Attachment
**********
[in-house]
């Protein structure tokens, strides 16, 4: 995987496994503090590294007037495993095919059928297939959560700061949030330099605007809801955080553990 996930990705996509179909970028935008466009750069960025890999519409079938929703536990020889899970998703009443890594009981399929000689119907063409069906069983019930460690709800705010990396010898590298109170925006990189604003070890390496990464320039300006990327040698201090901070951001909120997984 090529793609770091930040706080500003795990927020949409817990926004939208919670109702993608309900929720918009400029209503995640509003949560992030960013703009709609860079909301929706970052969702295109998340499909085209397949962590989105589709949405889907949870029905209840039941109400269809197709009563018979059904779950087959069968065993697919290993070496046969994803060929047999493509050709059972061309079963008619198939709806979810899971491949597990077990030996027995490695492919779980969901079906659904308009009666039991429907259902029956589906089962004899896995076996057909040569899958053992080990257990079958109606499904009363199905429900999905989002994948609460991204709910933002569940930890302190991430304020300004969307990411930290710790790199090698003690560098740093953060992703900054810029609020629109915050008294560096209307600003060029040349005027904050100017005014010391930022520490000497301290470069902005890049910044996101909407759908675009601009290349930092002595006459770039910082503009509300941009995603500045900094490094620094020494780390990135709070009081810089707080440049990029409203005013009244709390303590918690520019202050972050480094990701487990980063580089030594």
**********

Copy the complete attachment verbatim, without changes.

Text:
[in-house]
């Protein structure tokens, strides 16, 4: 995987496994503090590294007037495993095919059928297939959560700061949030330099605007809801955080553990 996930990705996509179909970028935008466009750069960025890999519409079938929703536990020889899970998703009443890594009981399929000689119907063409069906069983019930460690709800705010990396010898590298109170925006990189604003070890390496990464320039300006990327040698201090901070951001909120997984 090529793609770091930040706080500003795990927020949409817990926004939208919670109702993608309900929720918009400029209503995640509003949560992030960013703009709609860079909301929706970052969702295109998340499909085209397949962590989105589709949405889907949870029905209840039941109400269809197709009563018979059904779950087959069968065993697919290993070496046969994803060929047999493509050709059972061309079963008619198939709806979810899971491949597990077990030996027995490695492919779980969901079906659904308009009666039991429907259902029956589906089962004899896995076996057909040569899958053992080990257990079958109606499904009363199905429900999905989002994948609460991204709910933002569940930890302190991430304020300004969307990411930290710790790199090698003690560098740093953060992703900054810029609020629109915050008294560096209307600003060029040349005027904050100017005014010391930022520490000497301290470069902005890049910044996101909407759908675009601009290349930092002595006459770039910082503009509300941009995603500045900094490094620094020494780390990135709070009081810089707080440049990029409203005013009244709390303590918690520019202050972050480094990701487990980063580089030594």